The New Zealand government’s slow approach to reopening its borders is now in full swing with overseas-based citizens returning home. New Zealanders stranded overseas by the pandemic returned home at the beginning of March as the country began relaxing some of the world’s toughest COVID-related border restrictions.
NEW ZEALAND’S ‘STRONG BLANKET OF PROTECTION’ Strict border controls were a key part of New Zealand’s success containing the coronavirus, with only 56 deaths recorded in a population of five million.
But the Omicron outbreak has surged in recent weeks, with 14 657 new cases reported on Monday, and Ardern said the country’s high vaccination rate of about 95% “provides a strong blanket of protection”.
NEW ZEALAND IS CELEBRATING Prime Minister Jacinda Ardern said the change was cause for celebration, particularly for the tens of thousands of New Zealanders keen to return home. “We can’t wait to see you,” Ardern told reporters in Wellington.
“It’s also a huge milestone for our tourism sector and regional economies”. Until now, expats entering the country needed to undergo 10 days of isolation in expensive and over-subscribed hotel accommodation.
Ardern said the arrivals will not have to self-isolate, as originally planned. She also said the government was planning to speed up the staged reopening of the border to all travellers, although no timetable has yet been set.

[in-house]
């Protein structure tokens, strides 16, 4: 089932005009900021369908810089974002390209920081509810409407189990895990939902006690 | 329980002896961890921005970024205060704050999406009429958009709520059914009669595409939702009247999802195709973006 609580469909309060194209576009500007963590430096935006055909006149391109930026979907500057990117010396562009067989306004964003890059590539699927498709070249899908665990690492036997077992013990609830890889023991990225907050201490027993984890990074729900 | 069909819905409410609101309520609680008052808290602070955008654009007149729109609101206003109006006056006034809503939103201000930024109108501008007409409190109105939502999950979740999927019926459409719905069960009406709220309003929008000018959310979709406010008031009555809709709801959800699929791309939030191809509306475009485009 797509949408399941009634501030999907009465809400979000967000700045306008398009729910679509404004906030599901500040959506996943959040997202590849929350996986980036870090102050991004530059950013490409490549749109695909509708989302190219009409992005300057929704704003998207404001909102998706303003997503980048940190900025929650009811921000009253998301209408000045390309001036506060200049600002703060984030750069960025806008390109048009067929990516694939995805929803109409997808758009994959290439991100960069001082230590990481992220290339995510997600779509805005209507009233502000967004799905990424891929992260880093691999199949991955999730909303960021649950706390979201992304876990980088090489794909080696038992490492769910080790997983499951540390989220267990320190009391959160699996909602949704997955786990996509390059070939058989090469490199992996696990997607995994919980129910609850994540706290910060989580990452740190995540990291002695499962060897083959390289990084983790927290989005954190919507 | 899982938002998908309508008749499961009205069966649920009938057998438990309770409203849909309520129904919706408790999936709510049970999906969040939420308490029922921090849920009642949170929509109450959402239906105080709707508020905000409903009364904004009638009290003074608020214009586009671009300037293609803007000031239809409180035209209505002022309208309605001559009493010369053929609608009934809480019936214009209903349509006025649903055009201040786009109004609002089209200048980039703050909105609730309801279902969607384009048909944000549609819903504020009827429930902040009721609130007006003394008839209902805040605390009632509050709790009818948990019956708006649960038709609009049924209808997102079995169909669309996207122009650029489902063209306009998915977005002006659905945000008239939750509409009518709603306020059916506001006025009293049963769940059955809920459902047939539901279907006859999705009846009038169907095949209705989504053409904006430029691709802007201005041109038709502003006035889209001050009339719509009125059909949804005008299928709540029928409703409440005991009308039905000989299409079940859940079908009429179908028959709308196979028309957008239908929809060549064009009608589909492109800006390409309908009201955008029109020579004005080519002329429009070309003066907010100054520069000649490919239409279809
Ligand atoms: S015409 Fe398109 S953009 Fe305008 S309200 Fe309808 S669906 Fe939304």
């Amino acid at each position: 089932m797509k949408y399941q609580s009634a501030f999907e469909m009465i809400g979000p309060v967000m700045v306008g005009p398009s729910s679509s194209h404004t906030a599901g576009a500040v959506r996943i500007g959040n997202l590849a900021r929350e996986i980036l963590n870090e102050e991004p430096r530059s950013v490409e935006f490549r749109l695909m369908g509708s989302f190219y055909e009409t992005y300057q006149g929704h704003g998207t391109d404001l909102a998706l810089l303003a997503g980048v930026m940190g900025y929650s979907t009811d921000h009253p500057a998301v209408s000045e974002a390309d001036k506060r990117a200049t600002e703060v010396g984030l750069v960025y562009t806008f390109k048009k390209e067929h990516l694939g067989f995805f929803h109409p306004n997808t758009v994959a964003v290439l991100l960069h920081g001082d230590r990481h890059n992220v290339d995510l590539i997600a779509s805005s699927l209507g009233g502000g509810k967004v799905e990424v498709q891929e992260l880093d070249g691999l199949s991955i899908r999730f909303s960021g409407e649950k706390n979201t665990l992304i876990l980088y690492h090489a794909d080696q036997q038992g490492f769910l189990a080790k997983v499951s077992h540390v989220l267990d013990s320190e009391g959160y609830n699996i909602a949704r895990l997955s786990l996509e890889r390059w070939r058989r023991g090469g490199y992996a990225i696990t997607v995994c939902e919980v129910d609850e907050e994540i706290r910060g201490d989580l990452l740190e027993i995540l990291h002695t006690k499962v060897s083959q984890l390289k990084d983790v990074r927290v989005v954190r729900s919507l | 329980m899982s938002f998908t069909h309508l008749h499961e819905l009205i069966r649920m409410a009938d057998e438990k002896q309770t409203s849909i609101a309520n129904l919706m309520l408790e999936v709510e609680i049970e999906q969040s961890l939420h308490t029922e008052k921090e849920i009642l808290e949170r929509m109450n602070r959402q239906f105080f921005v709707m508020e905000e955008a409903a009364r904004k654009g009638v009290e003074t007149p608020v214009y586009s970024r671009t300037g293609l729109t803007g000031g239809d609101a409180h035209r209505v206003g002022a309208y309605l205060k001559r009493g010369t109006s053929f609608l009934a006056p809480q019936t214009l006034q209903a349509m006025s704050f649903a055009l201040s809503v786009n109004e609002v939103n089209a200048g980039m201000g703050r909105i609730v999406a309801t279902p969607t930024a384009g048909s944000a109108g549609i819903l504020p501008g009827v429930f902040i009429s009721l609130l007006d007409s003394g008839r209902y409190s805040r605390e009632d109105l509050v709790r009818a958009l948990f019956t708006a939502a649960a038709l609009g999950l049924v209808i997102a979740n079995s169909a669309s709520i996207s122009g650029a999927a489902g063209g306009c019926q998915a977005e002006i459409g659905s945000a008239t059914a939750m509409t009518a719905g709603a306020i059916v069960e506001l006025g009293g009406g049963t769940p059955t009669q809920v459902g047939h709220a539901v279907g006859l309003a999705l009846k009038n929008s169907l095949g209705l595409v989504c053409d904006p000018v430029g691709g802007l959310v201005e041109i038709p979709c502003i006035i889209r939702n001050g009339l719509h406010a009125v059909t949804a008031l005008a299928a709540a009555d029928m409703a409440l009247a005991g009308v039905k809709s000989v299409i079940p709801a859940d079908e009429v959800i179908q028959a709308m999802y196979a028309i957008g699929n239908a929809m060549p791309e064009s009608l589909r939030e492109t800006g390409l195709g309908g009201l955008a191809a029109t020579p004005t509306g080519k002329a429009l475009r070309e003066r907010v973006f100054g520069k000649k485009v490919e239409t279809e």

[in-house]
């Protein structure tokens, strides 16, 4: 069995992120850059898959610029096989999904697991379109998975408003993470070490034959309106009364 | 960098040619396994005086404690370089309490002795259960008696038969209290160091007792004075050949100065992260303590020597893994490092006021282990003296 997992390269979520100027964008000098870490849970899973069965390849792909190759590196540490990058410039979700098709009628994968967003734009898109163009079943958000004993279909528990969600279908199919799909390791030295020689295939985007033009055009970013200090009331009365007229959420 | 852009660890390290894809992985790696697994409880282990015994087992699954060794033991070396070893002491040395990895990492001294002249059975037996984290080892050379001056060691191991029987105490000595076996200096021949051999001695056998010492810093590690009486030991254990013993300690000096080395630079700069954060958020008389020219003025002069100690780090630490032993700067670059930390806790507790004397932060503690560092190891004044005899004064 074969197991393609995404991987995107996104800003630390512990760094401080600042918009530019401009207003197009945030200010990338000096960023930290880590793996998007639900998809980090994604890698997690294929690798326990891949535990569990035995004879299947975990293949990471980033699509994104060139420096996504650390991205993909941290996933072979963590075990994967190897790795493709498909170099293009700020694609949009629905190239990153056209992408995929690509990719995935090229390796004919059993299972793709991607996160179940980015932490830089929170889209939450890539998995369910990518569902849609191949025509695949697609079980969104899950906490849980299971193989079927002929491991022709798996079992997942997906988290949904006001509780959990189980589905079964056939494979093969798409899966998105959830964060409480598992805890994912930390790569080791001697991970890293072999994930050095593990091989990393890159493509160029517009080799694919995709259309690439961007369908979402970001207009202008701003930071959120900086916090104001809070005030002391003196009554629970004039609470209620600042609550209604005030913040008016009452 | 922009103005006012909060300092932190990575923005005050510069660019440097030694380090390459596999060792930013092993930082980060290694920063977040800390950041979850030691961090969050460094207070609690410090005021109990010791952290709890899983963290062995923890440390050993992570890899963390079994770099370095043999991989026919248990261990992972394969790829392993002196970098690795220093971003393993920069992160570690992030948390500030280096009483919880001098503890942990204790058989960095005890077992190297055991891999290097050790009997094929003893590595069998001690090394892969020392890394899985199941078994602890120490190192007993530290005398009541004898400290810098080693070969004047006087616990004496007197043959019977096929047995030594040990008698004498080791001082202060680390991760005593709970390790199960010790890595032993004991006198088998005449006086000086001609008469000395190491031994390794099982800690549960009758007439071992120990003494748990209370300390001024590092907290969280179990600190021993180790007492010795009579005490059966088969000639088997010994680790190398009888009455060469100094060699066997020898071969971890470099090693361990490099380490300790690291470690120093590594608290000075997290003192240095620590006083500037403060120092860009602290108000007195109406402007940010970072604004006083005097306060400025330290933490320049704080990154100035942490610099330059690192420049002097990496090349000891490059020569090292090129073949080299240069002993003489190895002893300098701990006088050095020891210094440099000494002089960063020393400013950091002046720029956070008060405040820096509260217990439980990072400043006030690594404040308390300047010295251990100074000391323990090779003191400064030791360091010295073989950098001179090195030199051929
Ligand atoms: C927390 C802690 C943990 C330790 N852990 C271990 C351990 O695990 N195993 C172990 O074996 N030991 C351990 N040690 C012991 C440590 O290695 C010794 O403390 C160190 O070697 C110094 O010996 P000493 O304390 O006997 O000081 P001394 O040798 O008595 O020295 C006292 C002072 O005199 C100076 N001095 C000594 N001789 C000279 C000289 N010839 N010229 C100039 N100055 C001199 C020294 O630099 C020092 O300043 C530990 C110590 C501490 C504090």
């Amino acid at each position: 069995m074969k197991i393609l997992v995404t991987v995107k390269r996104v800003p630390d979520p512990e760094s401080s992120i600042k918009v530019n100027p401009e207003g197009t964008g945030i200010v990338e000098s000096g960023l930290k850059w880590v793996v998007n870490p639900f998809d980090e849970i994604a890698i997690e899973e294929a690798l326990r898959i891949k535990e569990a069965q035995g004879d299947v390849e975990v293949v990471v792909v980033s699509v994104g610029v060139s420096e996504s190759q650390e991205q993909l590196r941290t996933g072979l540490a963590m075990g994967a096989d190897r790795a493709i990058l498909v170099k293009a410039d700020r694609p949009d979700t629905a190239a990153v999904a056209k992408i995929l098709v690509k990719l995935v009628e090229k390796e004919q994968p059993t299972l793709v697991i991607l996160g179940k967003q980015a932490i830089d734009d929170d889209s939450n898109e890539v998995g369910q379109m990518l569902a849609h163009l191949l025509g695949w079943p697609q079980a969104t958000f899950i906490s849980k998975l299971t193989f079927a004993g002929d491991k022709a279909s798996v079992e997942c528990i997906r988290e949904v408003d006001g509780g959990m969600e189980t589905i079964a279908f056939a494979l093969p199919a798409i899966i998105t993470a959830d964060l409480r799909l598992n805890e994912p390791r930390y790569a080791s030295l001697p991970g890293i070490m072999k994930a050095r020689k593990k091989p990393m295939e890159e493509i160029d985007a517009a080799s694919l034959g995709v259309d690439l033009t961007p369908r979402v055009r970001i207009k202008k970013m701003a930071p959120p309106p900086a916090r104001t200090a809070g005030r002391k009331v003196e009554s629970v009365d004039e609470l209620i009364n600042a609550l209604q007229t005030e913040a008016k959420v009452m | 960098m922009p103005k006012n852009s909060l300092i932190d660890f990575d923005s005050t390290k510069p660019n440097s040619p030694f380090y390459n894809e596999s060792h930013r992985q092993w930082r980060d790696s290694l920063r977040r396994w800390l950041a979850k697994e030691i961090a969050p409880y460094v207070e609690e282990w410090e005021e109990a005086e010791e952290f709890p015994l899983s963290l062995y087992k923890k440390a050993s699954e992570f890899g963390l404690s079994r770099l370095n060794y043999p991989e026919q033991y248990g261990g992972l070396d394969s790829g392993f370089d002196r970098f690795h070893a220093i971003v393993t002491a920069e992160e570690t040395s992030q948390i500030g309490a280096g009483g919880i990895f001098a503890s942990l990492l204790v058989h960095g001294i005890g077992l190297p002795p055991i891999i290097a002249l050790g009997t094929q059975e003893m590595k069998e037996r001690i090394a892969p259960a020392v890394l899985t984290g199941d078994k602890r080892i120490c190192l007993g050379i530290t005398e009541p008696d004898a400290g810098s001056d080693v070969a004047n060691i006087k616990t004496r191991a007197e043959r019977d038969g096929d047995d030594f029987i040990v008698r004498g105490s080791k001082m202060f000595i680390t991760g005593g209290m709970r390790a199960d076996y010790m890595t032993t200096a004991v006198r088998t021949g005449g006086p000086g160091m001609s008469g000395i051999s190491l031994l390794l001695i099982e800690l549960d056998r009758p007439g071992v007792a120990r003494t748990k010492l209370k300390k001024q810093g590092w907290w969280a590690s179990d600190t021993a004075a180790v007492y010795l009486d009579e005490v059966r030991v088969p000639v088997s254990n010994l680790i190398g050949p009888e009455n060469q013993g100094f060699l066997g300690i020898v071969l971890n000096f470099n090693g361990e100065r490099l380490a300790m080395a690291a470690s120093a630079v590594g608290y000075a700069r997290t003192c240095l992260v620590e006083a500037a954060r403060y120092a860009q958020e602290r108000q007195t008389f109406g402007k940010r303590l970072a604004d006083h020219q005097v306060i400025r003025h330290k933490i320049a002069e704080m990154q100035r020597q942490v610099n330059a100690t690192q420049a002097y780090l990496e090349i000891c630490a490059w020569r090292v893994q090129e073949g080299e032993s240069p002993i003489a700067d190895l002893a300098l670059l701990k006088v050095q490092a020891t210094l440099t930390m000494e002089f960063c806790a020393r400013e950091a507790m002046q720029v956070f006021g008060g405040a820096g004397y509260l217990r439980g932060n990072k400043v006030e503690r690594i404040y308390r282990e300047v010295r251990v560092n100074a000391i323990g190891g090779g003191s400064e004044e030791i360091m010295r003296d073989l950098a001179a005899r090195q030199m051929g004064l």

Ardern further said the rapid spread of the Omicron variant in the community meant the impact of cases at the border was less pronounced, allowing restrictions to be removed earlier. “Every time we have seen a significant change in the pandemic, we’re moving very rapidly to safely adjust what we do,” she said.
At Auckland airport, relatives carrying signs such as “welcome home my dearest daughter” scooped up loved ones allowed into the country without mandatory hotel quarantine for the first time in almost two years.
AUSTRALIA ALSO OPEN Australia has also reopened its borders to fully vaccinated tourists almost two years after imposing strict COVID-19 travel restrictions. The Australian government has launched an AUS$40 million (R434.2 million) advertising campaign to lure tourists back, but only 56 international flights are scheduled to land in the country in the 24 hours after the re-opening – far below pre-pandemic levels.